Childhood Bilingualism and Reading Difficulties Insights from Cognition and Pedagogy
Abstract: We are living in a world in which bi/multilingualism has become commonplace within everyday life for a great number of people. Research has shown that bilingualism produces various cognitive consequences. These effects are generally seen as positive and contributing to an enhanced level of cognitive processing. Bilingualism functions selectively to produce outcome performances depending on the areas that are the subject of investigation. Furthermore, the patterns of results may vary if second-language reading occurs in a dyslexic context. Thus, many children may struggle with this situation, suggesting the need for the provision of a special education agenda in schools. The intention of this dissertation is to address the abovementioned topics. In study I, the effect of bilingualism on lexical vs. non-lexical reading tasks is examined. This study finds that the pattern of the effect might vary based on the type of reading task (e.g., semantic or phonological origins for information processing). In studies II and III, the combined effect of bilingualism and reading difficulties on executive functions (working memory, inhibitory control and flexibility) and on longterm memory (episodic and semantic) is examined. These studies find that, in line with primary expectations, bilingualism in typically developed reading is associated with enhanced overall cognitive performance in either executive functioning or episodic and semantic memory. Interestingly, the combination of second-language reading and reading difficulties is associated with lower performance (longer processing time) for executive functioning and long-term memory (specifically episodic memory). It is suggested that this pattern of performance is produced by a general delayed processing profile in the context of bilingualism and reading difficulties. The findings are discussed in light of the notion of inefficient and difficult learning of new input in terms of dyslexic problems. Study IV explores special education teachers’ assumptions with respect to the type of special education services in Swedish schools with a high proportion of (bilingual) pupils with reading difficulties. The findings of this study underscore the importance of the provision of special bi-literacy education for bilingual dyslexic children in schools and the current shortcomings regarding time and knowledge resources in this regard.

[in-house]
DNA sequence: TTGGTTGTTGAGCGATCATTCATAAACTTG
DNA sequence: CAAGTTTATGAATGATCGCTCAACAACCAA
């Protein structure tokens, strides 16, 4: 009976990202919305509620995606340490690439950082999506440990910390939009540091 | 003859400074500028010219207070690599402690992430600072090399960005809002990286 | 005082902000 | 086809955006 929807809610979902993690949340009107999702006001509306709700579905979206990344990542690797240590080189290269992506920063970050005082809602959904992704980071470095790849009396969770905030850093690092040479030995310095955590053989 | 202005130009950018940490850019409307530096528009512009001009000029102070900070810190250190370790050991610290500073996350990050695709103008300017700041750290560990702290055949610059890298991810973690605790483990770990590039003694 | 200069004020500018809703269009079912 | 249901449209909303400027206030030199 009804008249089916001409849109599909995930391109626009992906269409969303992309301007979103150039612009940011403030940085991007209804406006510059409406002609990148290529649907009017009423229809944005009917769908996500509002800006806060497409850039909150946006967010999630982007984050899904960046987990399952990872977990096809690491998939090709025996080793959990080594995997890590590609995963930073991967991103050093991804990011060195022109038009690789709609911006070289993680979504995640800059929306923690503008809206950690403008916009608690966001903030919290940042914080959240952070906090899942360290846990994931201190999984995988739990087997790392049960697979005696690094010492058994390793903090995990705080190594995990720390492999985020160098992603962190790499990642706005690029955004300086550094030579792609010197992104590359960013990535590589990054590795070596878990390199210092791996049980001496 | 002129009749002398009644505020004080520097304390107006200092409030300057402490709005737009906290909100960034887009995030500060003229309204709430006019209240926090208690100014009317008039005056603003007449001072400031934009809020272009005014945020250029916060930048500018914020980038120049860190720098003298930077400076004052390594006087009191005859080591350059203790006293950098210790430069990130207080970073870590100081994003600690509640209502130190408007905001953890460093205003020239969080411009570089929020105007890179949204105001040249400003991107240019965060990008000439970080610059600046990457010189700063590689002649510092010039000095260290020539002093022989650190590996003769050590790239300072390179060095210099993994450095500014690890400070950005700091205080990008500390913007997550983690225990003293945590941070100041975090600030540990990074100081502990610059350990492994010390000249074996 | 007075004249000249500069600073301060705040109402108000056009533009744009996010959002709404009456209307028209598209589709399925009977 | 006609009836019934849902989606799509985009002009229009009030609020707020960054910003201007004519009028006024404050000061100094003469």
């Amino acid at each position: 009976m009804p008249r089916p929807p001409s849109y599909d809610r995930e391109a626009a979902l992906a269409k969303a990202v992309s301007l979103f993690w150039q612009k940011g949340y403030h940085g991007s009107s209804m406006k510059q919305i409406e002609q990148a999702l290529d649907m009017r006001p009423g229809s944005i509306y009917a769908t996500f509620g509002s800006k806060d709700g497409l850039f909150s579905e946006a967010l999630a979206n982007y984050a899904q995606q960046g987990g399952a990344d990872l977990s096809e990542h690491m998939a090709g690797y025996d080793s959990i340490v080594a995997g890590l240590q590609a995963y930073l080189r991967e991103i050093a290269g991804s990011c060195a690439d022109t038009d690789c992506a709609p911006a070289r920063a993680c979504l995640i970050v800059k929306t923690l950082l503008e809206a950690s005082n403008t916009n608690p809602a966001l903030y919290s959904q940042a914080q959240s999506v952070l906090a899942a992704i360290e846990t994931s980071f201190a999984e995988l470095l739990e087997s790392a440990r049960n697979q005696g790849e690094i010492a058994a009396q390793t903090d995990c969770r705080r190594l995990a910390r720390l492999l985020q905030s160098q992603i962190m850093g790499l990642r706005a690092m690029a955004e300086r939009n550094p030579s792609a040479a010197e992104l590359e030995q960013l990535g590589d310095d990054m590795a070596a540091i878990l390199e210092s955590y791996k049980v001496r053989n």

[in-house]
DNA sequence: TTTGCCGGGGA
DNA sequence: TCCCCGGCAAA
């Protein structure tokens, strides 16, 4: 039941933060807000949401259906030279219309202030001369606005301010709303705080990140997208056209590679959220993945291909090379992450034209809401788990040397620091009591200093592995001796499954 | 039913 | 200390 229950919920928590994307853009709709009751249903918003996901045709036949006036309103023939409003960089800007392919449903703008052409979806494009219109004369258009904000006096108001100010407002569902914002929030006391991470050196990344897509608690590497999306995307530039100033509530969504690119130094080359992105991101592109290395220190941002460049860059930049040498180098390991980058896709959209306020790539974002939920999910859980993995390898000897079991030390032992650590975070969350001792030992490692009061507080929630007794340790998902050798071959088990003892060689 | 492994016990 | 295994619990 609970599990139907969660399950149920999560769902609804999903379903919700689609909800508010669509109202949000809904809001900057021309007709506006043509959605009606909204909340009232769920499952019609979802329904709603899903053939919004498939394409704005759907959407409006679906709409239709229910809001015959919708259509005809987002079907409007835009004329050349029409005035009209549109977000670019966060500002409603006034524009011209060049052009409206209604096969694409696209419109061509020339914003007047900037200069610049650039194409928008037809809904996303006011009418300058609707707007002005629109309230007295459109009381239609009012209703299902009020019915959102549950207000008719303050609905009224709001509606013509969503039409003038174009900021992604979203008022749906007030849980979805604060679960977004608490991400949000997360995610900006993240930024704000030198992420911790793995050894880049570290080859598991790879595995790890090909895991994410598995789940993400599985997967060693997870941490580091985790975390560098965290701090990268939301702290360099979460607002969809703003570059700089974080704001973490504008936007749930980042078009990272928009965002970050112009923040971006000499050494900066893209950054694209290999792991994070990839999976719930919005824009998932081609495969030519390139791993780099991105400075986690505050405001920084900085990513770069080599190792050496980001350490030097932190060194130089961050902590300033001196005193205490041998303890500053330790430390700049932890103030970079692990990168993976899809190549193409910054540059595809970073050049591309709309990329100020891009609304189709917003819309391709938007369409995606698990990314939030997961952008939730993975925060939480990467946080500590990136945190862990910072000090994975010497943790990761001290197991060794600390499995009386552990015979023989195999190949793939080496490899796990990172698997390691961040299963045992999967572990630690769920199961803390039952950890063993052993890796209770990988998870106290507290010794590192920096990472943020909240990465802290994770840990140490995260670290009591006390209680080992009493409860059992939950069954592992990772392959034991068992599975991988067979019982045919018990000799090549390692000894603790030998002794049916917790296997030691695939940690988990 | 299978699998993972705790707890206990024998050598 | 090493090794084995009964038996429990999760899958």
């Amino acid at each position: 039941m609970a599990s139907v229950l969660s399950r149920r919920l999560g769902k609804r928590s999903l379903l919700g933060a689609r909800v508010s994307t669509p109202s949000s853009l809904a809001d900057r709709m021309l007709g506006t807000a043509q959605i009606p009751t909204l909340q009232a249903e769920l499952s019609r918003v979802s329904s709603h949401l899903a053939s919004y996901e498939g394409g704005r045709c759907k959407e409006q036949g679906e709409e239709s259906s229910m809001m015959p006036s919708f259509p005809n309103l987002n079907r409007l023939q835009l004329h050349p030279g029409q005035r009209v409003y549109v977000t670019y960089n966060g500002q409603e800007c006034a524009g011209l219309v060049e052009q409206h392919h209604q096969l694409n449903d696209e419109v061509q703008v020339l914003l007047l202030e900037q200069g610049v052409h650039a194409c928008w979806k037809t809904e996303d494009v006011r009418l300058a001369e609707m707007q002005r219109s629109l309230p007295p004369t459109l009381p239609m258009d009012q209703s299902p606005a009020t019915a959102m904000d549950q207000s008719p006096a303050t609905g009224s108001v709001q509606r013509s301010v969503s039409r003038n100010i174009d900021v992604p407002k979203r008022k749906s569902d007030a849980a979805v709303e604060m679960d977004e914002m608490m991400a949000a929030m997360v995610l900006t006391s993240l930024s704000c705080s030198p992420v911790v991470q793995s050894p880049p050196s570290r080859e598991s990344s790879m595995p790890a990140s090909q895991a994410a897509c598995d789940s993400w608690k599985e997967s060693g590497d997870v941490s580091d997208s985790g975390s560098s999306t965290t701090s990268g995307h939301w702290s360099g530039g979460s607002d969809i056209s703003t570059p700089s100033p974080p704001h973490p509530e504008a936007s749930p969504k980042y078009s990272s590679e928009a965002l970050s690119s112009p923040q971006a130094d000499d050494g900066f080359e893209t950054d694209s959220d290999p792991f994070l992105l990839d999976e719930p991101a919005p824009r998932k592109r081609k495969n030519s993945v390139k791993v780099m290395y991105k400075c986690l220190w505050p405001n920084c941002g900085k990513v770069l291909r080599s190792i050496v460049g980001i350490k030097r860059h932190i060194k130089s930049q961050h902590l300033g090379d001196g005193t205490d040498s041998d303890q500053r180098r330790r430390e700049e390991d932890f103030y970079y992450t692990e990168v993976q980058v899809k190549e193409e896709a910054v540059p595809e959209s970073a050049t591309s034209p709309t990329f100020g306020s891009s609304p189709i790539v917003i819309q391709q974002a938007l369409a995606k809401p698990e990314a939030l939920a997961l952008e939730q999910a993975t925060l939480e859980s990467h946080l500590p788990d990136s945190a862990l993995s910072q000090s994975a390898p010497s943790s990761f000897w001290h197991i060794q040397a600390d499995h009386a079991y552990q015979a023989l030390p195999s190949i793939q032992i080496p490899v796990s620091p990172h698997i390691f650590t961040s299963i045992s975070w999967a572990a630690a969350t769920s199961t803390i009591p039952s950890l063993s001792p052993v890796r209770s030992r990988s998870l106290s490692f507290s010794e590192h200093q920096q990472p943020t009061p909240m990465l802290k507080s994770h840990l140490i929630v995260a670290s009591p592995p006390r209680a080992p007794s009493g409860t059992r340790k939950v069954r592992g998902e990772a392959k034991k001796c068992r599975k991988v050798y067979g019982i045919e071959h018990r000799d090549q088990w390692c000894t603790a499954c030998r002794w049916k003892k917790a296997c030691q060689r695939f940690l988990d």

CLICK HERE TO DOWNLOAD THE WHOLE DISSERTATION. (in PDF format)